Rotator Cuff Tears

The rotator cuff is a group of muscles that arise from the scapula and insert into tuberosities of the upper humerus. Four muscles (subscapularis, supraspinatus, infraspinatus and teres major) form the rotator cuff.

Subscapularis arises from the front surface of the scapula. It runs across the shoulder and attaches to the front of the humerus. Its function is to rotate the shoulder inwards. Supraspinatus originates from the back of the shoulder blade above the scapular spine. It attaches to the top of the greater tuberosity. Supraspinatus initiates lifting the arm out to the side until the stronger deltoid takes over. Infraspinatus arises from the back of the scapula below the scapular spine and attaches to the lower part of the greater tuberosity. Along with the teres major muscle, they are a powerful external rotator of the shoulder. The rotator cuff tendons also work in conjunction to stabilise the shoulder joint.

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Dr Brown has successfully treated many patients with rotator cuff injuries and is knowledgeable in the latest non-surgical and surgical treatments.

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With ageing, the rotator cuff tendons undergo degenerative changes. The cause of degeneration is multifactorial. Degeneration occurs as the tendon rubs against the acromion. Over many years tendon degeneration worsens and may lead to tearing. The rotator cuff tendons also have a relatively poor blood supply. This lack of blood supply also contributes to degeneration and lack of healing.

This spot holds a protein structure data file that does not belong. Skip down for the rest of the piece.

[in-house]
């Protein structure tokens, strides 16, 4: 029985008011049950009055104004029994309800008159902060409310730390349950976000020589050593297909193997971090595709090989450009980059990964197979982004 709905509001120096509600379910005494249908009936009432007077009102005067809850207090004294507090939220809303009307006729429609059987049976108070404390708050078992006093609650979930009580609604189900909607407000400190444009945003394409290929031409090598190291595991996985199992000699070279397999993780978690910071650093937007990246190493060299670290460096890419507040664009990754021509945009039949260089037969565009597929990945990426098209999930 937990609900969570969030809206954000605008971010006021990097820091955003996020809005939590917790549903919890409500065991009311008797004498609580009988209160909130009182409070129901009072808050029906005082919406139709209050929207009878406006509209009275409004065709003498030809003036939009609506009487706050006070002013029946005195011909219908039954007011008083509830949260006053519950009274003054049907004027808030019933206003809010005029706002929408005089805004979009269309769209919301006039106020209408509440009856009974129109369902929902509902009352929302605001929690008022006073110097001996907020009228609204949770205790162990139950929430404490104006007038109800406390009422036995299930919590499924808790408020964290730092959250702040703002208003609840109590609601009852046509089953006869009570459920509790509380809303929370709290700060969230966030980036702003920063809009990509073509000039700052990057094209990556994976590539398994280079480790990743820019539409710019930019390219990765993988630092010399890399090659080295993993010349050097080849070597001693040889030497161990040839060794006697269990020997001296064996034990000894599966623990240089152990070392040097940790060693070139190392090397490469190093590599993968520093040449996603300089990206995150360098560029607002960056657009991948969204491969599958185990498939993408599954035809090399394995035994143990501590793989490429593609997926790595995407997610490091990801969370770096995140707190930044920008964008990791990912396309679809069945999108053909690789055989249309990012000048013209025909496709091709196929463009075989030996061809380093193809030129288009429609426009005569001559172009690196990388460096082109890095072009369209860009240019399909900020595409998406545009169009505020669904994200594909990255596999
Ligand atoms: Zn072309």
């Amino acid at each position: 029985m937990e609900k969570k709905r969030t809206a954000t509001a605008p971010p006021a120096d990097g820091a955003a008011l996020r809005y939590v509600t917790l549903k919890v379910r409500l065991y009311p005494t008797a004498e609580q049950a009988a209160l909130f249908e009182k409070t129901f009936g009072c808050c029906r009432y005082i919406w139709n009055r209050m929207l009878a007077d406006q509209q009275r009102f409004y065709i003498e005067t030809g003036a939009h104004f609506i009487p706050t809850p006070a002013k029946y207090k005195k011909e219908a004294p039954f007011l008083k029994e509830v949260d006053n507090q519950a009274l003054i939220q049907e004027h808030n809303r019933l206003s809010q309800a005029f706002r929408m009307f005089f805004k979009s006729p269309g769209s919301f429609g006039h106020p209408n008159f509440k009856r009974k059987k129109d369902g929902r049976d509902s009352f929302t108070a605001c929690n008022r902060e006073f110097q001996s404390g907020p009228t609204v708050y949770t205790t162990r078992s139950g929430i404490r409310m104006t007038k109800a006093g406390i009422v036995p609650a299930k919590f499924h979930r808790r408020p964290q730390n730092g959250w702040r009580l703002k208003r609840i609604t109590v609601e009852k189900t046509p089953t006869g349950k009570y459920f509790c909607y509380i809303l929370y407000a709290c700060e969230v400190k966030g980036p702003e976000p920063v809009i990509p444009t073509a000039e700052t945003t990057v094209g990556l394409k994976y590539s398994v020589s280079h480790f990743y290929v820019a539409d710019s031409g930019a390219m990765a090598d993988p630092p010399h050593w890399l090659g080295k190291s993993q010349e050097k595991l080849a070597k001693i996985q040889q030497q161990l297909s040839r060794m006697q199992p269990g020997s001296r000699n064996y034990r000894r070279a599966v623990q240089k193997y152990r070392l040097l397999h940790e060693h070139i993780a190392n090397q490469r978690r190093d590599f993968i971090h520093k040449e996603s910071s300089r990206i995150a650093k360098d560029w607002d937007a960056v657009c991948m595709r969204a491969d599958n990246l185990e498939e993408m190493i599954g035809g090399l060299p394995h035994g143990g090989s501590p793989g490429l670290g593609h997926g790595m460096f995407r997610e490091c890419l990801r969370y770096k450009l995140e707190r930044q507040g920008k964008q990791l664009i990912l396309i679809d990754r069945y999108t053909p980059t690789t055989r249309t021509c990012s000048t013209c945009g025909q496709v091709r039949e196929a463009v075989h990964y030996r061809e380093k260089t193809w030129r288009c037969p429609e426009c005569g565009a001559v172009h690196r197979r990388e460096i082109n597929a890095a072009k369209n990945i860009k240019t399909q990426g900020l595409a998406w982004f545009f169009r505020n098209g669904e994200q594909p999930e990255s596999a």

There are two types of tendon tears. The most common variety is a degenerative tear that is the result of ageing or progressive “wear and tear”. Often these tears are present but don’t cause symptoms.  30% of people over the age of 70 years have a rotator cuff tear. The majority of these tears are asymptomatic or only cause mild problems. These tears often only become painful after a seemingly minor injury, a fall or sometimes after overuse of the shoulder. The second type is an acute or fresh tear that occurs after a specific injury. It tends to occur in younger people, especially under the age of 50 years. They also commonly occur after a shoulder dislocation in people over the age of 40 years.

Shoulder Instability and Rotator Cuff Tears Specialist Geelong - Dr Graeme Brown

Diagnosis & treatment

If you have a rotator tear, you may experience shoulder pain, weakness and loss of shoulder function. Often your GP may have ordered an ultrasound that demonstrates a rotator cuff tear. However, if you’ve had an injury, it’s also necessary to get a shoulder X-Ray. An X-ray can exclude a fracture, which is common after a fall. An X-ray can also provide evidence of previous damage or degeneration of the rotator cuff.
Rotator Cuff Tear Specialist Doctor Geelong - Dr Graeme Brown

Management of your rotator cuff tear depends on several factors. Important factors include your age, your activity level, the type of work you perform and your symptoms. Other significant findings include how your shoulder moves, the presence of any weakness and the presence of any muscle wasting. In determining the best treatment for your rotator cuff tear, it’s essential to know two things. The first is that a rotator cuff tear cannot heal itself. The second is that not all rotator cuff tears need surgery. Pain from a rotator cuff tear may be due to several factors, and often the pain resolves without surgery. As discussed above, depending on your age, you may have already had rotator cuff damage that has not caused any symptoms. So there is a good chance that your pain will settle with nonoperative treatment.